How to beat a speeding ticket

Have radar gun, will travel
If you’ve ever received a speeding ticket, you’ll know how unpleasant an experience it can be: those flashing lights in your rear mirror; those stern tones (do you know how fast you were going, SIR?); that sinking feeling you get when you realise your insurance rates are about to eat a bigger hole in your account.

Well, fret no more, my lead-footed brothers and sisters. All you have to do is invent your own radar and bring it to court with you. That’s precisely what a British scientist did and he claims it helped him beat his ticket. Phillip Tann of Autopoietic Systems was testing his system when he was pulled over for speeding. When the officer informed him he was going 42 mph in a 30, Tann said his homemade system reported a relatively sluggish 29.177196 mph.

Tann insisted his device is more accurate than the standard issue police radar and claims that’s what prompted the judge to let him off the hook. The police claim the charges were dismissed because the officer failed to show up to the trial. Hard to argue with that, I suppose.

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I think it’s safe to say that British band Radiohead aren’t hurting for money. And maybe that’s the reason they chose a ‘pay what you want’ policy for the privilege of downloading their new album. Initial estimates are that the album, In Rainbows, has been downloaded more than a million times. Downloaders are paying anywhere from $1 to $20 for the songs, earning Radiohead a tidy sum somewhere between $1 million and $20 million in the first week alone. Given that some rabid fans are choosing to donate the maximum amount ($200), I’m guessing that the total earnings are closer to $20 million.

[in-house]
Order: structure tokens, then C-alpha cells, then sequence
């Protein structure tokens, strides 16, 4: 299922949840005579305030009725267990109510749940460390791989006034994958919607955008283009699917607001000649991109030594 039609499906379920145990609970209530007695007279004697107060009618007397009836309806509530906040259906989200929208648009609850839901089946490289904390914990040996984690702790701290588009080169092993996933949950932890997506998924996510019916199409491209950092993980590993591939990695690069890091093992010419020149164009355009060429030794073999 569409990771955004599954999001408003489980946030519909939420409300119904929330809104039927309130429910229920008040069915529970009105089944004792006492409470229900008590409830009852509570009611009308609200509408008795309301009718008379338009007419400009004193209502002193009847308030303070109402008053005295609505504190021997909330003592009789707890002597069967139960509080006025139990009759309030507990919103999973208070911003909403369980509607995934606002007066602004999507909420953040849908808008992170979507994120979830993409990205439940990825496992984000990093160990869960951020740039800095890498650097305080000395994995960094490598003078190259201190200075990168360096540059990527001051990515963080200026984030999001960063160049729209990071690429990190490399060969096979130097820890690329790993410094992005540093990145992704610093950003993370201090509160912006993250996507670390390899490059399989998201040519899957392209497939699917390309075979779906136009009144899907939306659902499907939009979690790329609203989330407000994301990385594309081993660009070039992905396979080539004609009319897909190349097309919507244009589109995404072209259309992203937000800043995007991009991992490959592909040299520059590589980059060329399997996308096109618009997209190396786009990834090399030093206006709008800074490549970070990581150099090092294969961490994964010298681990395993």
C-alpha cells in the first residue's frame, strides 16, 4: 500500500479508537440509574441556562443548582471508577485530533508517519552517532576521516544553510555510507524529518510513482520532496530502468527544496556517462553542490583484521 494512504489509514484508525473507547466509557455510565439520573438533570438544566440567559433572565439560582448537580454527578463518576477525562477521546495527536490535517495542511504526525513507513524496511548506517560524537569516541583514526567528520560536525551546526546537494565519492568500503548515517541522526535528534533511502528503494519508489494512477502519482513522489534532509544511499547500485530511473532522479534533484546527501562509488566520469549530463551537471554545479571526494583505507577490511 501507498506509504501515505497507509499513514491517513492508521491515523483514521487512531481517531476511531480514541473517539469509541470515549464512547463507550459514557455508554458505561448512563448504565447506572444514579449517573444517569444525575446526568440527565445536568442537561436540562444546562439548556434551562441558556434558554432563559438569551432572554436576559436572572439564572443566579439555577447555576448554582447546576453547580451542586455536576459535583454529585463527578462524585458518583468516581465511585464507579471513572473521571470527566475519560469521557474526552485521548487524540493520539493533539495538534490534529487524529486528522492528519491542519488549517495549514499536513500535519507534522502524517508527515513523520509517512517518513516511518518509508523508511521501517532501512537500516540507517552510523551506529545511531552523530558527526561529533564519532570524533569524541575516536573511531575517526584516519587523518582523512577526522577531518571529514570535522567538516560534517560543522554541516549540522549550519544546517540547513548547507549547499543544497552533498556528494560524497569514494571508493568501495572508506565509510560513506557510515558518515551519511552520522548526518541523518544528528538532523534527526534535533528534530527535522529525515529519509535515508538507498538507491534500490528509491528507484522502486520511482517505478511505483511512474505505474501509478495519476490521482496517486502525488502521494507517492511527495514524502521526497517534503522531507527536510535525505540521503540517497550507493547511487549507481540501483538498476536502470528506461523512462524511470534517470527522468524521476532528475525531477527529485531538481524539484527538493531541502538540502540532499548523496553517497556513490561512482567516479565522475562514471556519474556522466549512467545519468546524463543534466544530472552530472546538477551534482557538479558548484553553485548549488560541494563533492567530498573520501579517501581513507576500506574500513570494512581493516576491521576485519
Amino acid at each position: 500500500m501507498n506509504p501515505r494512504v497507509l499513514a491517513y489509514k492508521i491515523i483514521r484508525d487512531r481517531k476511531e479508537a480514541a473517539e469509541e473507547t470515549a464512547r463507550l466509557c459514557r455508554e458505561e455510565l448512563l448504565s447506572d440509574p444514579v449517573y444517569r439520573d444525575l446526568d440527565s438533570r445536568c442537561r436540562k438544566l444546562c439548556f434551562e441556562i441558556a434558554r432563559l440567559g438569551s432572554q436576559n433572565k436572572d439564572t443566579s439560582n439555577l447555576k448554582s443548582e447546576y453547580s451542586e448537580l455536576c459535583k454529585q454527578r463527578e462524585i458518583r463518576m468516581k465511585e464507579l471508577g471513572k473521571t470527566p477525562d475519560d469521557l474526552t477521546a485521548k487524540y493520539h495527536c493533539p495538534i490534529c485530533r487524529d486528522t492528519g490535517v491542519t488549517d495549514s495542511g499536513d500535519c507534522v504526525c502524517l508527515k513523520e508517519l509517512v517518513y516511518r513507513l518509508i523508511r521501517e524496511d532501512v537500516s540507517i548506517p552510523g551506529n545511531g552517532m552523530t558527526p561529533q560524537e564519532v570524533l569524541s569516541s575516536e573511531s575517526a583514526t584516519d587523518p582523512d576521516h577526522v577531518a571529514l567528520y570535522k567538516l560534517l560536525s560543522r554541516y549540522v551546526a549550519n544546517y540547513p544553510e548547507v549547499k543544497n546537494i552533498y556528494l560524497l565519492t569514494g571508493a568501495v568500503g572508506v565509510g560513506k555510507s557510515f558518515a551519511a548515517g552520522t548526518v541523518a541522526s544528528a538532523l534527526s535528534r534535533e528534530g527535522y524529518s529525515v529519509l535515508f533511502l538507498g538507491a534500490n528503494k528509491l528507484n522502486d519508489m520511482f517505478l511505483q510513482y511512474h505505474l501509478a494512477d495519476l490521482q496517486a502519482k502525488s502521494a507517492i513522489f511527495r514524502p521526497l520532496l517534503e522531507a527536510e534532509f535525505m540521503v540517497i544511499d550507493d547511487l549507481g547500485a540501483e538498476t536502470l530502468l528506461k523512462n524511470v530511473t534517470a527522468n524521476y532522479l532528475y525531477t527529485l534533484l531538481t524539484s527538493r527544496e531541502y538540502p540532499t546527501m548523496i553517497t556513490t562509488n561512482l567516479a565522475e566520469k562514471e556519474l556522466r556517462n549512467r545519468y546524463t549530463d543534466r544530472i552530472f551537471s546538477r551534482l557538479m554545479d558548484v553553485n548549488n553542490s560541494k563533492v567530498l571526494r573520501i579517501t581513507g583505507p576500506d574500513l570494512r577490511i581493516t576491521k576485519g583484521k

Given that Radiohead seem to have cracked the downloading conundrum, i.e. how do musicians (not Apple) make money online, I think I’m going to give it a go too. You are currently reading this Insider column for free. And good for you. Why not? One of our nice advertisers is paying for this page. But check this out: pay me directly and you’ll be able to cut out all those annoying ads and enjoy Insider in all his naked glory. As soon I’ve picked a provider, set up a payment engine, explained to my boss why I should get paid directly by the readers who currently pay nothing for content, and hired a small IT staff to handle the back end for me, I’ll be all set to go. Easy money.

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Jim Love, Chief Content Officer, IT World Canada

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